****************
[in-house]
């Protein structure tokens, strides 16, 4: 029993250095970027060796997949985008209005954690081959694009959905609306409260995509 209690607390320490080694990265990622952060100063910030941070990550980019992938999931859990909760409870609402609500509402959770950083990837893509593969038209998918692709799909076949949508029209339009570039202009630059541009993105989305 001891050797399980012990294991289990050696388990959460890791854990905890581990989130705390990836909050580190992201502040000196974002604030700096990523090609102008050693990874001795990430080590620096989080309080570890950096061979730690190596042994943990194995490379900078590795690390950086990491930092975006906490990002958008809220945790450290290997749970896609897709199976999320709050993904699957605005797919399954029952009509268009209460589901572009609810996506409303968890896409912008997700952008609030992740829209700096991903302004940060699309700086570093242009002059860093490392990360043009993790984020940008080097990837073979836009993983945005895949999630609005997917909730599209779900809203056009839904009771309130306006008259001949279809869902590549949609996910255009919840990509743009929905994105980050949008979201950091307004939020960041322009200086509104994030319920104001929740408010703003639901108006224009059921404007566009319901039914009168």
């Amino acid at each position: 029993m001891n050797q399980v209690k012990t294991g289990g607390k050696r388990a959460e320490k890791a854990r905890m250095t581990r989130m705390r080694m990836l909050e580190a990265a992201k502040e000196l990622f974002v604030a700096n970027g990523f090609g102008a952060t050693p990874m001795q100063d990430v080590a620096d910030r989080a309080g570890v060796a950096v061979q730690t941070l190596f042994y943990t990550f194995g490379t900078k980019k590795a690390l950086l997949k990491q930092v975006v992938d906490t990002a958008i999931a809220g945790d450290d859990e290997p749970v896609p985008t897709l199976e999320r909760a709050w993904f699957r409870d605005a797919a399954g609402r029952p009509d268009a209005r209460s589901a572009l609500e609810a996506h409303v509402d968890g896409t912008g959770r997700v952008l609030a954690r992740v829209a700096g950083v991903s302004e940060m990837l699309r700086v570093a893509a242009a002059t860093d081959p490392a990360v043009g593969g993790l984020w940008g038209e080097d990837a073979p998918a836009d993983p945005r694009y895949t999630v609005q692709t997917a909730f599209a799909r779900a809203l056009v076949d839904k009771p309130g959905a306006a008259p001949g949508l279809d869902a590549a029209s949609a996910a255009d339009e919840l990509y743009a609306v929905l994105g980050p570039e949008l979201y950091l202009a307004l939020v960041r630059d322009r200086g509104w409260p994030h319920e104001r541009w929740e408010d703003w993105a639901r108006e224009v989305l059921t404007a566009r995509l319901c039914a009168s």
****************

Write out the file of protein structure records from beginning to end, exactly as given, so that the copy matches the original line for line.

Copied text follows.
[in-house]
């Protein structure tokens, strides 16, 4: 029993250095970027060796997949985008209005954690081959694009959905609306409260995509 209690607390320490080694990265990622952060100063910030941070990550980019992938999931859990909760409870609402609500509402959770950083990837893509593969038209998918692709799909076949949508029209339009570039202009630059541009993105989305 001891050797399980012990294991289990050696388990959460890791854990905890581990989130705390990836909050580190992201502040000196974002604030700096990523090609102008050693990874001795990430080590620096989080309080570890950096061979730690190596042994943990194995490379900078590795690390950086990491930092975006906490990002958008809220945790450290290997749970896609897709199976999320709050993904699957605005797919399954029952009509268009209460589901572009609810996506409303968890896409912008997700952008609030992740829209700096991903302004940060699309700086570093242009002059860093490392990360043009993790984020940008080097990837073979836009993983945005895949999630609005997917909730599209779900809203056009839904009771309130306006008259001949279809869902590549949609996910255009919840990509743009929905994105980050949008979201950091307004939020960041322009200086509104994030319920104001929740408010703003639901108006224009059921404007566009319901039914009168």
């Amino acid at each position: 029993m001891n050797q399980v209690k012990t294991g289990g607390k050696r388990a959460e320490k890791a854990r905890m250095t581990r989130m705390r080694m990836l909050e580190a990265a992201k502040e000196l990622f974002v604030a700096n970027g990523f090609g102008a952060t050693p990874m001795q100063d990430v080590a620096d910030r989080a309080g570890v060796a950096v061979q730690t941070l190596f042994y943990t990550f194995g490379t900078k980019k590795a690390l950086l997949k990491q930092v975006v992938d906490t990002a958008i999931a809220g945790d450290d859990e290997p749970v896609p985008t897709l199976e999320r909760a709050w993904f699957r409870d605005a797919a399954g609402r029952p009509d268009a209005r209460s589901a572009l609500e609810a996506h409303v509402d968890g896409t912008g959770r997700v952008l609030a954690r992740v829209a700096g950083v991903s302004e940060m990837l699309r700086v570093a893509a242009a002059t860093d081959p490392a990360v043009g593969g993790l984020w940008g038209e080097d990837a073979p998918a836009d993983p945005r694009y895949t999630v609005q692709t997917a909730f599209a799909r779900a809203l056009v076949d839904k009771p309130g959905a306006a008259p001949g949508l279809d869902a590549a029209s949609a996910a255009d339009e919840l990509y743009a609306v929905l994105g980050p570039e949008l979201y950091l202009a307004l939020v960041r630059d322009r200086g509104w409260p994030h319920e104001r541009w929740e408010d703003w993105a639901r108006e224009v989305l059921t404007a566009r995509l319901c039914a009168s």